At the hearing, petitioners argued that respondent should have referred their daughter to its Committee on Special Education (CSE) for a determination regarding her eligibility for special education services in accordance with the IDEA. Petitioners also argued that respondent failed to provide accommodations and appropriate services including assistive technology and physical therapy to their daughter under § 504 and the IDEA, that it did not appropriately implement the § 504 services that it had offered to provide, and that it failed to provide their daughter with necessary transportation services. Petitioners also requested that respondent be required to provide their daughter with compensatory education in the form of tutoring to help her obtain the necessary credits for a New York State Regents diploma. Petitioners also requested reimbursement for transportation costs and for physical therapy, which petitioners had paid for and such therapy was provided to their daughter by a fitness center. Respondent argued that petitioners are not entitled to relief under either § 504 or the IDEA. Respondent also asserted that petitioners' daughter continued to receive the accommodations listed in her § 504 plan until she graduated. Respondent further argued that its CSE was not required under the IDEA to evaluate petitioners' daughter to determine whether she was a student with a disability because petitioners did not refer the student to its CSE for that purpose and because respondent believed that it had no basis to suspect that petitioners' daughter was a student with a disability in need of special education (See 8 NYCRR 200.4[a]; 20 U.S.C. § 1412 [a]; 34 C.F.R. § 300.125 [a][i]; Department of Educ., State of Hawaii v. Cari Rae S., 158 F. Supp. 2d 1190, 1194 [D. Hawaii 2001] citing Corpus Christi Indep. Sch. Dist., 31 IDELR ¶ 41, at 158, No. 105-SE-1298 [Jan. 19, 1999]). At the parties' request, the hearing officer admitted the transcripts and exhibits of the hearing relating to the 2000-01 and 2001-02 school years into evidence. However, the parties agreed that the issues before the hearing officer in the instant case "solely relate" to the 2002-03 school year and that the prior material was admitted for "background" (Transcript 4).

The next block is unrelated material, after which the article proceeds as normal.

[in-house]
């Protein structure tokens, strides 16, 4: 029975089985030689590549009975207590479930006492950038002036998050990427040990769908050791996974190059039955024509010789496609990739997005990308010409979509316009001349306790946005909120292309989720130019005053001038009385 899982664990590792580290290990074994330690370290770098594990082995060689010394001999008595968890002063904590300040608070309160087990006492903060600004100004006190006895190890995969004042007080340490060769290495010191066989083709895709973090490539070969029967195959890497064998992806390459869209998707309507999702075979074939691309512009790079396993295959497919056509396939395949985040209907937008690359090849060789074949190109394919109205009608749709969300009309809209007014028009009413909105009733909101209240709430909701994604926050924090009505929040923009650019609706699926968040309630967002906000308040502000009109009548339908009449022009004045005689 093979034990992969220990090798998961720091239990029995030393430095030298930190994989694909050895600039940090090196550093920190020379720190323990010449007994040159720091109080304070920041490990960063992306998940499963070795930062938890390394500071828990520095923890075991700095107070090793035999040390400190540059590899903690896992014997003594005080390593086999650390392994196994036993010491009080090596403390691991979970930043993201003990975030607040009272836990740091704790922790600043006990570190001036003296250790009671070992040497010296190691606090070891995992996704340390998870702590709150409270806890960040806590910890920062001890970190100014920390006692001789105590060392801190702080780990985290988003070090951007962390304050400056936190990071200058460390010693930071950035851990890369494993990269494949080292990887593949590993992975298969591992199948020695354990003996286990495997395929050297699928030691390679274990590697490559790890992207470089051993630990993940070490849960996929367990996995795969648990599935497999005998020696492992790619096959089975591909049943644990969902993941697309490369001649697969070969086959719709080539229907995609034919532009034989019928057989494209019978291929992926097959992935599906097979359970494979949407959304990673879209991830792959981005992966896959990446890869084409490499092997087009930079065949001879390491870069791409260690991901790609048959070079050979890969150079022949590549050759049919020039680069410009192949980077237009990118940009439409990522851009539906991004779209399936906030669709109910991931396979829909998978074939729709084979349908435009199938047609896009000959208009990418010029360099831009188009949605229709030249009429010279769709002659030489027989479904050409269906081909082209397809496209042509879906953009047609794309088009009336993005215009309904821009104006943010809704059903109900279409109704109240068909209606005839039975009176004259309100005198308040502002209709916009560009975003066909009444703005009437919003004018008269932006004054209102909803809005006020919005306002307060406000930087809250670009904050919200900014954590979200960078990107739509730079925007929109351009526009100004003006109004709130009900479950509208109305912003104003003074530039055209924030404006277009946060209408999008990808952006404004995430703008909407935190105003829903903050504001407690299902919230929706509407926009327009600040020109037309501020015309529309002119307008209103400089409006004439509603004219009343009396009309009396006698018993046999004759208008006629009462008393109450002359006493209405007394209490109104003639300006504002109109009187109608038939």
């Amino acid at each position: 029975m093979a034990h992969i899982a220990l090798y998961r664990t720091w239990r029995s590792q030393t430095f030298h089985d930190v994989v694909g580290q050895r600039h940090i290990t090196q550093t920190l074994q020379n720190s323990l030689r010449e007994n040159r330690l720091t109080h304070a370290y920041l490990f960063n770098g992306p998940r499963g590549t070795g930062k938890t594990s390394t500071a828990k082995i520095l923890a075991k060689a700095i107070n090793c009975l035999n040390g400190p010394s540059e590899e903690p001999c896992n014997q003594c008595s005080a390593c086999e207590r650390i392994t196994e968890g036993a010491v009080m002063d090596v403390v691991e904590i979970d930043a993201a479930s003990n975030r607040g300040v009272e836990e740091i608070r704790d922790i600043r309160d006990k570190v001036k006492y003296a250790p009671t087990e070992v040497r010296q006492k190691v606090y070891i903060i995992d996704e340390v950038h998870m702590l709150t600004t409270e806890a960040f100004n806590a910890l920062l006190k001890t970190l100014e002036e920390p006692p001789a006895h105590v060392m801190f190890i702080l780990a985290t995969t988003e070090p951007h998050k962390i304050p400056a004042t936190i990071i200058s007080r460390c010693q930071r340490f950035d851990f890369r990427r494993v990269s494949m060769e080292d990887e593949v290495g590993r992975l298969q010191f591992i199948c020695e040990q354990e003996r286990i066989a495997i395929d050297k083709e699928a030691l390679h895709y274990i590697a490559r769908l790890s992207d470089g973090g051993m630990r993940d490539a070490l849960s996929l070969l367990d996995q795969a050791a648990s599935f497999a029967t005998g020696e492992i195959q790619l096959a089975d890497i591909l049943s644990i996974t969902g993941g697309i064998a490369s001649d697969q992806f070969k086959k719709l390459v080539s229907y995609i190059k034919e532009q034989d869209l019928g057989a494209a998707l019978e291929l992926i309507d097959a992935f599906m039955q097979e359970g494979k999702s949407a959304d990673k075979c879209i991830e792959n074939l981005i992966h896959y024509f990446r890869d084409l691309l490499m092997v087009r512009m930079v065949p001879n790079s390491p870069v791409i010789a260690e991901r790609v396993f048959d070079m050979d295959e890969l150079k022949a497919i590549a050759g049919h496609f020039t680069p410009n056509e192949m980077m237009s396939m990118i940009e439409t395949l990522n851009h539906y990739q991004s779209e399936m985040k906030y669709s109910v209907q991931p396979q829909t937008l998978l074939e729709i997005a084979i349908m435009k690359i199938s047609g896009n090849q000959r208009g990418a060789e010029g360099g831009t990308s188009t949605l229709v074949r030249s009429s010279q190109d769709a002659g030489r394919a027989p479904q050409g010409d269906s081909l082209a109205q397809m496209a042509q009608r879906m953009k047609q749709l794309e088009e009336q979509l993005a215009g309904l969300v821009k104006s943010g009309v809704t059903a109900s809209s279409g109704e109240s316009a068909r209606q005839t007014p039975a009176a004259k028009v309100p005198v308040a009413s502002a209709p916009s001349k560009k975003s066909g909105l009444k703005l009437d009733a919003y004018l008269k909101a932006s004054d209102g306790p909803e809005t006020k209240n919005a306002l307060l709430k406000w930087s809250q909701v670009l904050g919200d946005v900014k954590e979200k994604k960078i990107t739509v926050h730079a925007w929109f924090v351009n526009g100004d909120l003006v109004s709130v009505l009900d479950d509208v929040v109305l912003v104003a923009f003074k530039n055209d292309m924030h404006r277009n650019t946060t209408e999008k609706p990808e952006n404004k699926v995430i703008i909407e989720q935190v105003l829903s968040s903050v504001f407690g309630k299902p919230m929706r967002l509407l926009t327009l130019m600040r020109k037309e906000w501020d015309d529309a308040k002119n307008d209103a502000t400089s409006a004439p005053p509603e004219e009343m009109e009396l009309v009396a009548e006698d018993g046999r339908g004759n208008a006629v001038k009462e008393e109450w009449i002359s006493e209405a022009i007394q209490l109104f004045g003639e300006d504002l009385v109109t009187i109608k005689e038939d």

The hearing officer rendered his decision on September 9, 2003. Among other things, he found that during the 2002-03 school year, the § 504 accommodations that were put in place by respondent were "not exactly followed", that the services it provided were "most probably adequate" and that it provided an appropriate public education to petitioners' daughter. With respect to petitioners' request that their daughter receive compensatory education in order to obtain a Regents diploma, the hearing officer concluded that this was outside the scope of his jurisdiction. He also determined that respondent should reimburse petitioners for the cost of the program provided to their daughter at the fitness center because respondent did not provide the student with physical therapy and authorized physical education credit for the student's activity at the center. The hearing officer rejected petitioners' request for reimbursement for transportation costs. Finally, he determined that respondent should have referred petitioners' daughter to its CSE to determine if she was a student with a disability eligible for IDEA services. He also concluded that the student's graduation from high school rendered these issues moot.
Petitioners appeal all portions of the hearing officer's decision that were adverse to their daughter, including those relating to respondent's obligations pursuant to § 504.1 Respondent cross-appeals on the issue of whether it should be required to reimburse petitioners for the cost of the program provided to the student at the fitness center. Neither petitioners nor respondent appeal from the hearing officer's decision that respondent should have referred petitioners' daughter to its CSE.